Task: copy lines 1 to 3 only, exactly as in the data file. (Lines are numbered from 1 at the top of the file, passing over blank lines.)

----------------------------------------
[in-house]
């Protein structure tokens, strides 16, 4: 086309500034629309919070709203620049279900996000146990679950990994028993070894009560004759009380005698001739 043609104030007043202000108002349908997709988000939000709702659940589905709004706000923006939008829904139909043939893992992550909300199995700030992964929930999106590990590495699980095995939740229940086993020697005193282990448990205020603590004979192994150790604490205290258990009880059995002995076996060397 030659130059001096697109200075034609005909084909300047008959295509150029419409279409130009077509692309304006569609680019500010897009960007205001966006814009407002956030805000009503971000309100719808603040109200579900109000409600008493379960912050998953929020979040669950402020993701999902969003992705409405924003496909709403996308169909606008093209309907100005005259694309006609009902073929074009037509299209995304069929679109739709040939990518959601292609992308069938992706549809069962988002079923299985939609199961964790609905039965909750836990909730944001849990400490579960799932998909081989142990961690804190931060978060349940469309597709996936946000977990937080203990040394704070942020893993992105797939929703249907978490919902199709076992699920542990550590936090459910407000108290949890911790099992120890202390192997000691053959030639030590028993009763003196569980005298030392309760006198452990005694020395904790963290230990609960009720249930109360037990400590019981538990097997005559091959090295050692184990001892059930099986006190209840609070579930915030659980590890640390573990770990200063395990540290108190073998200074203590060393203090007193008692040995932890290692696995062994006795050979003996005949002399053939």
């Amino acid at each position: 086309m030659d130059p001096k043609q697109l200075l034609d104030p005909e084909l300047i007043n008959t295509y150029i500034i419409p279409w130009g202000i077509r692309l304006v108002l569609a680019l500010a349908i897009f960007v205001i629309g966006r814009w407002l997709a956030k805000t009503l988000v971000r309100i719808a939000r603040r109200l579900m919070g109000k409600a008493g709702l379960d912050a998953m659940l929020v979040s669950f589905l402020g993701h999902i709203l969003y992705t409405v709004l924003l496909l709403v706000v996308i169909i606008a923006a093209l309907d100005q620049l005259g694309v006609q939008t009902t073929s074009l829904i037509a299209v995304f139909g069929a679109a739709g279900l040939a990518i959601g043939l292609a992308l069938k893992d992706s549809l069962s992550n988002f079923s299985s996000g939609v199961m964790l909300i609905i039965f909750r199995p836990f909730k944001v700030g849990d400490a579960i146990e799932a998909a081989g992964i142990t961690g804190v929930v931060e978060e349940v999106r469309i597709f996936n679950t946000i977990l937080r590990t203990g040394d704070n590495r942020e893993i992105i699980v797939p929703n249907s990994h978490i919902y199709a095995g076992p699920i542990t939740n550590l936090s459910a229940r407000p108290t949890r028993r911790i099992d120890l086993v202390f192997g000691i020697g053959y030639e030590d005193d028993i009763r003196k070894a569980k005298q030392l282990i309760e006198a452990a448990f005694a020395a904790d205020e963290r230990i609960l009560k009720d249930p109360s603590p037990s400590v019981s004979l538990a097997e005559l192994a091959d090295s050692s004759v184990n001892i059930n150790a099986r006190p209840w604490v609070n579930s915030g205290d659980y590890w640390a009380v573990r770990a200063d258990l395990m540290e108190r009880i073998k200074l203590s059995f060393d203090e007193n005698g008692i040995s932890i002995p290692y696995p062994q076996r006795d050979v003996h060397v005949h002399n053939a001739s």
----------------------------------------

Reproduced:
[in-house]
């Protein structure tokens, strides 16, 4: 086309500034629309919070709203620049279900996000146990679950990994028993070894009560004759009380005698001739 043609104030007043202000108002349908997709988000939000709702659940589905709004706000923006939008829904139909043939893992992550909300199995700030992964929930999106590990590495699980095995939740229940086993020697005193282990448990205020603590004979192994150790604490205290258990009880059995002995076996060397 030659130059001096697109200075034609005909084909300047008959295509150029419409279409130009077509692309304006569609680019500010897009960007205001966006814009407002956030805000009503971000309100719808603040109200579900109000409600008493379960912050998953929020979040669950402020993701999902969003992705409405924003496909709403996308169909606008093209309907100005005259694309006609009902073929074009037509299209995304069929679109739709040939990518959601292609992308069938992706549809069962988002079923299985939609199961964790609905039965909750836990909730944001849990400490579960799932998909081989142990961690804190931060978060349940469309597709996936946000977990937080203990040394704070942020893993992105797939929703249907978490919902199709076992699920542990550590936090459910407000108290949890911790099992120890202390192997000691053959030639030590028993009763003196569980005298030392309760006198452990005694020395904790963290230990609960009720249930109360037990400590019981538990097997005559091959090295050692184990001892059930099986006190209840609070579930915030659980590890640390573990770990200063395990540290108190073998200074203590060393203090007193008692040995932890290692696995062994006795050979003996005949002399053939």
């Amino acid at each position: 086309m030659d130059p001096k043609q697109l200075l034609d104030p005909e084909l300047i007043n008959t295509y150029i500034i419409p279409w130009g202000i077509r692309l304006v108002l569609a680019l500010a349908i897009f960007v205001i629309g966006r814009w407002l997709a956030k805000t009503l988000v971000r309100i719808a939000r603040r109200l579900m919070g109000k409600a008493g709702l379960d912050a998953m659940l929020v979040s669950f589905l402020g993701h999902i709203l969003y992705t409405v709004l924003l496909l709403v706000v996308i169909i606008a923006a093209l309907d100005q620049l005259g694309v006609q939008t009902t073929s074009l829904i037509a299209v995304f139909g069929a679109a739709g279900l040939a990518i959601g043939l292609a992308l069938k893992d992706s549809l069962s992550n988002f079923s299985s996000g939609v199961m964790l909300i609905i039965f909750r199995p836990f909730k944001v700030g849990d400490a579960i146990e799932a998909a081989g992964i142990t961690g804190v929930v931060e978060e349940v999106r469309i597709f996936n679950t946000i977990l937080r590990t203990g040394d704070n590495r942020e893993i992105i699980v797939p929703n249907s990994h978490i919902y199709a095995g076992p699920i542990t939740n550590l936090s459910a229940r407000p108290t949890r028993r911790i099992d120890l086993v202390f192997g000691i020697g053959y030639e030590d005193d028993i009763r003196k070894a569980k005298q030392l282990i309760e006198a452990a448990f005694a020395a904790d205020e963290r230990i609960l009560k009720d249930p109360s603590p037990s400590v019981s004979l538990a097997e005559l192994a091959d090295s050692s004759v184990n001892i059930n150790a099986r006190p209840w604490v609070n579930s915030g205290d659980y590890w640390a009380v573990r770990a200063d258990l395990m540290e108190r009880i073998k200074l203590s059995f060393d203090e007193n005698g008692i040995s932890i002995p290692y696995p062994q076996r006795d050979v003996h060397v005949h002399n053939a001739s």